Humphrey’s fundamental problem was his long record of publicly supporting, sometimes excessively enthusiastically despite private doubts, Johnson’s discredited policy in Vietnam. A last-minute effort to stake out a Vietnam position separate from that of Johnson was insufficient to overcome Nixon’s large lead.
The possibility of peace in Vietnam was undercut by Nixon, who advised South Vietnam’s president not to accept the terms offered but to hold out until Nixon’s election. Nixon won a narrow popular but large electoral vote victory. One out of seven voters preferred Wallace.
The outcome demonstrated that the FDR coalition was cracking up. A new conservatism, mobilized in Barry Goldwater’s 1964 campaign, gained strength within the Republican Party and triumphed in the 1980 election of Ronald Reagan. By the late 1980s, some Democrats, mostly Southerners, formed a group to move the party rightward to end its identification with the turmoil and issues of the 1960s — an effort that succeeded in the 1992 election of William Clinton.
A final irony of the crucial 1968 election was that Nixon did "bring us together." Five years later most Americans united to force his resignation.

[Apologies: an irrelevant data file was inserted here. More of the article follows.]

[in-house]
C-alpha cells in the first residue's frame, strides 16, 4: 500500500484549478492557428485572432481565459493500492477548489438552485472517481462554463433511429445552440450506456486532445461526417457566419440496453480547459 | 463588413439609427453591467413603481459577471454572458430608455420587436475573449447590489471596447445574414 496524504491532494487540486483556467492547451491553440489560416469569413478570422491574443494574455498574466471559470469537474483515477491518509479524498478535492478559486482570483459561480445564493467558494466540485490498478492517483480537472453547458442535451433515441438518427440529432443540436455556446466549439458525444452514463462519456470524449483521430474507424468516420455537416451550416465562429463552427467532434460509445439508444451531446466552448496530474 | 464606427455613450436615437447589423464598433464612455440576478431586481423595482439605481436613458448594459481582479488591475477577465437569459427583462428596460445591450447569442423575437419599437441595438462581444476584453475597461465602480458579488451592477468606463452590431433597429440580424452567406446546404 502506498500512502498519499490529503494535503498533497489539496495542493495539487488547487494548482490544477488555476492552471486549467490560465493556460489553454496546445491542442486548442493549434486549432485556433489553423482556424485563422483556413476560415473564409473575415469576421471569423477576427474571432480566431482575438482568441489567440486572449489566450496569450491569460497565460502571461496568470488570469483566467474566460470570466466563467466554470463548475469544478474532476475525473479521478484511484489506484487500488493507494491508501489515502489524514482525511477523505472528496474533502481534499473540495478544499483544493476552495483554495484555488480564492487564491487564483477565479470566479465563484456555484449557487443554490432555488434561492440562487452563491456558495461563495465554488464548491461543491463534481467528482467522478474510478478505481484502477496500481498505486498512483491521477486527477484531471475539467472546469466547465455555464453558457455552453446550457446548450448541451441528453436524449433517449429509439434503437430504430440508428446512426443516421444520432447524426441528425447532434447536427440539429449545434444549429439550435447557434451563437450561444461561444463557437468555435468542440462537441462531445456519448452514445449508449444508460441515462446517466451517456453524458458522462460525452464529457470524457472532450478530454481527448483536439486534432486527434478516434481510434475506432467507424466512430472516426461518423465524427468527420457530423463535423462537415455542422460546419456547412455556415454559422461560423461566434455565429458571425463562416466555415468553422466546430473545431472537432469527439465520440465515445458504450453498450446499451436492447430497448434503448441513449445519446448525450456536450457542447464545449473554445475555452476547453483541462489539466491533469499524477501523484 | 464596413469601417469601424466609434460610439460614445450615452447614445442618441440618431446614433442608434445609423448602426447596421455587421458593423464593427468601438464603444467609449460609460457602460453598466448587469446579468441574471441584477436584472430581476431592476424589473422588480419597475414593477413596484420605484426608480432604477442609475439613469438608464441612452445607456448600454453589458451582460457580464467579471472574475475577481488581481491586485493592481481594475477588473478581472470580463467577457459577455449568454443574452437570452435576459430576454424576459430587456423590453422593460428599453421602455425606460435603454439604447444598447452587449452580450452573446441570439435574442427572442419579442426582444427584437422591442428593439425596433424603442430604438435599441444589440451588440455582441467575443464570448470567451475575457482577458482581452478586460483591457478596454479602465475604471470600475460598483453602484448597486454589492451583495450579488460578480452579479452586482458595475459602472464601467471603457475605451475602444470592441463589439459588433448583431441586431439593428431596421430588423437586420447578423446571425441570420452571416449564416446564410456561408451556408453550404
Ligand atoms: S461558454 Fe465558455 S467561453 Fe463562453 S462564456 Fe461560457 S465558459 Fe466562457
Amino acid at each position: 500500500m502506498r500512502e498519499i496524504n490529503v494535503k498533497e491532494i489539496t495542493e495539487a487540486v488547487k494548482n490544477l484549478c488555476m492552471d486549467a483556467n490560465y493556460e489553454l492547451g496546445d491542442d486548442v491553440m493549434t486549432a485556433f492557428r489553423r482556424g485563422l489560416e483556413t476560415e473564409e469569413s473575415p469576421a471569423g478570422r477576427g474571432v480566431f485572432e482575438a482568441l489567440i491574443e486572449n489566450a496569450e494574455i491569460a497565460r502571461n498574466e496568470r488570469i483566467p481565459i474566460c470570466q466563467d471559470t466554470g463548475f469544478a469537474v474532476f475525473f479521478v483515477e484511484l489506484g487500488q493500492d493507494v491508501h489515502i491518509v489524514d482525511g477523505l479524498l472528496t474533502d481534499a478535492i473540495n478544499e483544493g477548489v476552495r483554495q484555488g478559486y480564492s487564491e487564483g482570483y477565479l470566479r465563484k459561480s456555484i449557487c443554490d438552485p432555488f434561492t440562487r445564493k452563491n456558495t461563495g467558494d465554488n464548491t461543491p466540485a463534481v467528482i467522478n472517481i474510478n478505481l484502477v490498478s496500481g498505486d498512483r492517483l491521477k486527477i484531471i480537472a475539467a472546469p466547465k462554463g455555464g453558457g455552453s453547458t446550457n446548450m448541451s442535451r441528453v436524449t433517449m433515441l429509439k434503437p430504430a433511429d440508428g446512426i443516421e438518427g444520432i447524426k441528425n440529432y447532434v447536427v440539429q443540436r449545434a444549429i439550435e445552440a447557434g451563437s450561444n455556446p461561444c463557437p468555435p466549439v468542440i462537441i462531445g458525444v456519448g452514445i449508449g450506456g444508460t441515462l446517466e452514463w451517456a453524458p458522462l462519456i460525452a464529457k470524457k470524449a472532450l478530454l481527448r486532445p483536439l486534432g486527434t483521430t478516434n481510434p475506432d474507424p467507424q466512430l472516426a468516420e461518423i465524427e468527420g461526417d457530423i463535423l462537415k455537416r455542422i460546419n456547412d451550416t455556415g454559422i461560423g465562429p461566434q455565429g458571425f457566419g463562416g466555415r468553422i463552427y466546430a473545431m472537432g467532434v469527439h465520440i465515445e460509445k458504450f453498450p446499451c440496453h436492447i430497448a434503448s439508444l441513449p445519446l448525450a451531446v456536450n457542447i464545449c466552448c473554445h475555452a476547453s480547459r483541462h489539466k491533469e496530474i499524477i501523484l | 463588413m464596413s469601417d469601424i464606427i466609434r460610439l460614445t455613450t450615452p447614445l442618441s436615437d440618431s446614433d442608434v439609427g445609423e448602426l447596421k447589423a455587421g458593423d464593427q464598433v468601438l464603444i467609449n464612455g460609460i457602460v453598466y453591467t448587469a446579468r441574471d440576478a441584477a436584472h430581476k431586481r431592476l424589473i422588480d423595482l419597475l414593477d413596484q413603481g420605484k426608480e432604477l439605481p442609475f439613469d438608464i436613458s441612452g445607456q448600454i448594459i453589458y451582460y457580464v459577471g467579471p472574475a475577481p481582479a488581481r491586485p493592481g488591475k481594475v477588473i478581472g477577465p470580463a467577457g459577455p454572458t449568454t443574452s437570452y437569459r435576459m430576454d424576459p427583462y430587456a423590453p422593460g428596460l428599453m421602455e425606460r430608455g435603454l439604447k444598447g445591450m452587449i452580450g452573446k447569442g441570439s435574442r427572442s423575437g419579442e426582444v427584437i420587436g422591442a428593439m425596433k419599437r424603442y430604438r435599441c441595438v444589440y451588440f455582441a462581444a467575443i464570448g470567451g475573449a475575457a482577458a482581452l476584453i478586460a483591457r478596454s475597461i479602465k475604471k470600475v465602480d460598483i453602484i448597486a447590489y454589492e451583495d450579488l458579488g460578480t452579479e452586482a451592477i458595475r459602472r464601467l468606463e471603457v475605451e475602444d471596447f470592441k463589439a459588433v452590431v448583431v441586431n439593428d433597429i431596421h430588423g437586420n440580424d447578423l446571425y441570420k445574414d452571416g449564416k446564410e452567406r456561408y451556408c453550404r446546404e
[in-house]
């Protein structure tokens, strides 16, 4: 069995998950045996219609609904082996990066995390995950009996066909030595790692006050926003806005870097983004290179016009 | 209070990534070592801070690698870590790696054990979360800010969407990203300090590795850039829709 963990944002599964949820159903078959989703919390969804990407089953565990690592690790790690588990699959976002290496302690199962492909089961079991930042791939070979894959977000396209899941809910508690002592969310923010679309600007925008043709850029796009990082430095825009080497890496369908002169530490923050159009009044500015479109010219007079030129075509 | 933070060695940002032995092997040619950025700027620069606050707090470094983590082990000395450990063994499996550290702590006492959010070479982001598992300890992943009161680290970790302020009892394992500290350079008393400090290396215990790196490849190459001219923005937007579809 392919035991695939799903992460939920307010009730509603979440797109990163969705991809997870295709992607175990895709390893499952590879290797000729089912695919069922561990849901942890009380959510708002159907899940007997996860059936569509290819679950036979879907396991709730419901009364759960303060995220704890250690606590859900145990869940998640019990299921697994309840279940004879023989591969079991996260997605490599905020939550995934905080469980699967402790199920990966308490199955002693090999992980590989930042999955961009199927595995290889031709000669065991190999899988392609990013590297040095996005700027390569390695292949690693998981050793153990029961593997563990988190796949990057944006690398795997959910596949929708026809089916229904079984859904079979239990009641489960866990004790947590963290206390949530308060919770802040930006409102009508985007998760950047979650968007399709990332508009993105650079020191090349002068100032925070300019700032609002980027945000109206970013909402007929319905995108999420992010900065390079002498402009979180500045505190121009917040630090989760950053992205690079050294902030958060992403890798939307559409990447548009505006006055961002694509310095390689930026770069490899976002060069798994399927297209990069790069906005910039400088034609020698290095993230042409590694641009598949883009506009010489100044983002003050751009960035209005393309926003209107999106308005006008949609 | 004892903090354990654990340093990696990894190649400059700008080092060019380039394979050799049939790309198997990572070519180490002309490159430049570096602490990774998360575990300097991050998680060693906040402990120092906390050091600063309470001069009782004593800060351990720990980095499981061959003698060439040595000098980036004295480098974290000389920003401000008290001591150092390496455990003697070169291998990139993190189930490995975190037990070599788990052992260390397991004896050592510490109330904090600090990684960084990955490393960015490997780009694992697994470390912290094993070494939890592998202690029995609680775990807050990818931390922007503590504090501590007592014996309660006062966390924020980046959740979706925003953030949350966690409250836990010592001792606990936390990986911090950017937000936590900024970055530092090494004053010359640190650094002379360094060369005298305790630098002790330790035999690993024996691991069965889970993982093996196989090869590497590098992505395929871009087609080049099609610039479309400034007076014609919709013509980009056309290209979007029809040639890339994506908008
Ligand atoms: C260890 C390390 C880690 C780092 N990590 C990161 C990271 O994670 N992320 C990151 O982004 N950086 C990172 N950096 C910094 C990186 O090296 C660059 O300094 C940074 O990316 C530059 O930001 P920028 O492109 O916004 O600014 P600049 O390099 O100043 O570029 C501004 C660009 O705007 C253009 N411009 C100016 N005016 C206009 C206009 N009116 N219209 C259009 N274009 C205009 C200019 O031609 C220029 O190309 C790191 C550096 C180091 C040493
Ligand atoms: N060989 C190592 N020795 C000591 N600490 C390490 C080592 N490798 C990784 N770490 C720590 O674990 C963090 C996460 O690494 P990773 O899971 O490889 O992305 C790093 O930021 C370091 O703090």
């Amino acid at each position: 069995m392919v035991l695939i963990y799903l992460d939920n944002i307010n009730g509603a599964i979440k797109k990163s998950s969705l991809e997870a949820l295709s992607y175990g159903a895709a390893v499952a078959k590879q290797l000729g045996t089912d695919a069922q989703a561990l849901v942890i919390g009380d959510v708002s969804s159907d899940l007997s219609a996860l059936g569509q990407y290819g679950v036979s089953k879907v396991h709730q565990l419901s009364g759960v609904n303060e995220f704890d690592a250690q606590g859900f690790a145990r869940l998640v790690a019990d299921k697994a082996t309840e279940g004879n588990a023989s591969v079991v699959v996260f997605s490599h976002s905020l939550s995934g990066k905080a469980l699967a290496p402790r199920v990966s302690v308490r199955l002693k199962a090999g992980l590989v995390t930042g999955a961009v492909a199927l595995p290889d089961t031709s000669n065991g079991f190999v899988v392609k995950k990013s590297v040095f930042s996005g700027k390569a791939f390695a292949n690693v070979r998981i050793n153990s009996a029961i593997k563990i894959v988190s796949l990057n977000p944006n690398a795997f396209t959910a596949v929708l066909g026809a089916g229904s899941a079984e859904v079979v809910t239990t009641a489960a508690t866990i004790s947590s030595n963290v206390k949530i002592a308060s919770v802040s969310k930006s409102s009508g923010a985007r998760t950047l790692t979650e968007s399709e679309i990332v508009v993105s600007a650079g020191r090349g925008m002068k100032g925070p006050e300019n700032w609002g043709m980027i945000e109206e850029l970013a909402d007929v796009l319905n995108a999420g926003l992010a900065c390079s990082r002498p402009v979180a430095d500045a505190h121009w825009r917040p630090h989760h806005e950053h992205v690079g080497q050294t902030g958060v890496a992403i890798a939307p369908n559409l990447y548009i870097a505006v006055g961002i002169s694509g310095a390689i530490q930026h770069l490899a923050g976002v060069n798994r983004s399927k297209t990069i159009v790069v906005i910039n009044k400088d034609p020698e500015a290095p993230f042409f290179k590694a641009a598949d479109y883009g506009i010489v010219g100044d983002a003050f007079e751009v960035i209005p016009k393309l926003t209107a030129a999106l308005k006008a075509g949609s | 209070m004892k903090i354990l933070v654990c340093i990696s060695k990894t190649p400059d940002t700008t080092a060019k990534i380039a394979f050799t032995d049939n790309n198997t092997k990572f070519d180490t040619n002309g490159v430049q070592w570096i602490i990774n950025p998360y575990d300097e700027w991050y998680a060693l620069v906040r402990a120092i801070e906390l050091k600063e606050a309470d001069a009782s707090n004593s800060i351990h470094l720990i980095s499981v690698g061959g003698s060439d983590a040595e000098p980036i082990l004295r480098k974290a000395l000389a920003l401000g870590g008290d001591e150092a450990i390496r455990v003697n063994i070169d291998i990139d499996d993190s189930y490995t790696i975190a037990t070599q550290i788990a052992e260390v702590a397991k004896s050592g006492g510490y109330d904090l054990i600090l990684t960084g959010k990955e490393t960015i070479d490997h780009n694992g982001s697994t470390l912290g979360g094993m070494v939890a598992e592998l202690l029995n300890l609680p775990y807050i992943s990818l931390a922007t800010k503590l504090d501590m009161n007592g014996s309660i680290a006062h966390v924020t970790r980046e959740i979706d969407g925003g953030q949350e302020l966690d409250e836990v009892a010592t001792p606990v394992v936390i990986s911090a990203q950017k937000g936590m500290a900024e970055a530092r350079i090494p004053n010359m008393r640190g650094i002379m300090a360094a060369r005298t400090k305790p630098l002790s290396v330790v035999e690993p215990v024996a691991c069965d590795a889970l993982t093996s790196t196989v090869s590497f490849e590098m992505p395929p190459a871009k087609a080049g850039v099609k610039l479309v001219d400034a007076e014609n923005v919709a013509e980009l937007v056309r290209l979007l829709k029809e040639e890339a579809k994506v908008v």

Will future historians consider the 2000 campaign one of the crucial presidential elections?
As of this writing (late August), it does not seem that this election has any of the characteristics of a crucial election. It takes place in a context of prosperity and peace. No overriding issue has emerged. Neither major party candidate inspires either widespread adulation or revulsion. Minor party candidates are unlikely to attract significant support. Each party’s principal blocs of voters will likely remain loyal and the battle will be fought over the growing number of independent or swing voters. Voter participation is likely to remain low. The revival of a politically competitive Congress in the 1990s, coupled with the surge of cynicism that followed the Vietnam debacle and the Watergate, Iran-Contra and Lewinsky scandals, has yielded a greater balance of power between the Congress and the president.
There is one rather unlikely scenario in which the 2000 election will be considered crucial: if public outrage over the role of money in politics forces the new Congress to enact meaningful finance reform. Absent this, the 2000 election will not be a crucial one.
George Woytanowitz ’66 received a Ph.D. from Johns Hopkins University and taught at Indiana State University and Boston College before returning to St. Thomas in 1987. This article grew out of a series of lectures Woytan-owitz gave under the auspices of the St. Thomas Center for Senior Citi-zens’ Education.